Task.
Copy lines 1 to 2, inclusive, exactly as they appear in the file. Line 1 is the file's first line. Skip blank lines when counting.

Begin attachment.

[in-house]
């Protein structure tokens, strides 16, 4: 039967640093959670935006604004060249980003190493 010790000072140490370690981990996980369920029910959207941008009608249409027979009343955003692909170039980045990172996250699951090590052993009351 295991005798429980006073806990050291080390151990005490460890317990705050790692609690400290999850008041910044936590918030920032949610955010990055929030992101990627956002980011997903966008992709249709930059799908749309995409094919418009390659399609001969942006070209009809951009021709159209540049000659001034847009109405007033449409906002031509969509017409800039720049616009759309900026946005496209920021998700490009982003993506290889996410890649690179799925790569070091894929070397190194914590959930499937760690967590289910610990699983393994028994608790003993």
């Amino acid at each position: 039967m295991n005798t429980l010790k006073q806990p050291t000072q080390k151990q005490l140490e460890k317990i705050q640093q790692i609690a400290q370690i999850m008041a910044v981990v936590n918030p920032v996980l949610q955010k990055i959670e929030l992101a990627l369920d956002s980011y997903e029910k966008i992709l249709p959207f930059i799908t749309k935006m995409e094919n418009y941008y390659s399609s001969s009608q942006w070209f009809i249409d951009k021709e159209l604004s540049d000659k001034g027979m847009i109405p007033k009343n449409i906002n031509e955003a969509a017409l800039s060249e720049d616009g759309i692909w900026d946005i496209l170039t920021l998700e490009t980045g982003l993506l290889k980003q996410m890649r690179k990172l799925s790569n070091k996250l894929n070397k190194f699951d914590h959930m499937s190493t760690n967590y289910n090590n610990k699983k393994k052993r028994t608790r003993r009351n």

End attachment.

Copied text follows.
[in-house]
């Protein structure tokens, strides 16, 4: 039967640093959670935006604004060249980003190493 010790000072140490370690981990996980369920029910959207941008009608249409027979009343955003692909170039980045990172996250699951090590052993009351 295991005798429980006073806990050291080390151990005490460890317990705050790692609690400290999850008041910044936590918030920032949610955010990055929030992101990627956002980011997903966008992709249709930059799908749309995409094919418009390659399609001969942006070209009809951009021709159209540049000659001034847009109405007033449409906002031509969509017409800039720049616009759309900026946005496209920021998700490009982003993506290889996410890649690179799925790569070091894929070397190194914590959930499937760690967590289910610990699983393994028994608790003993």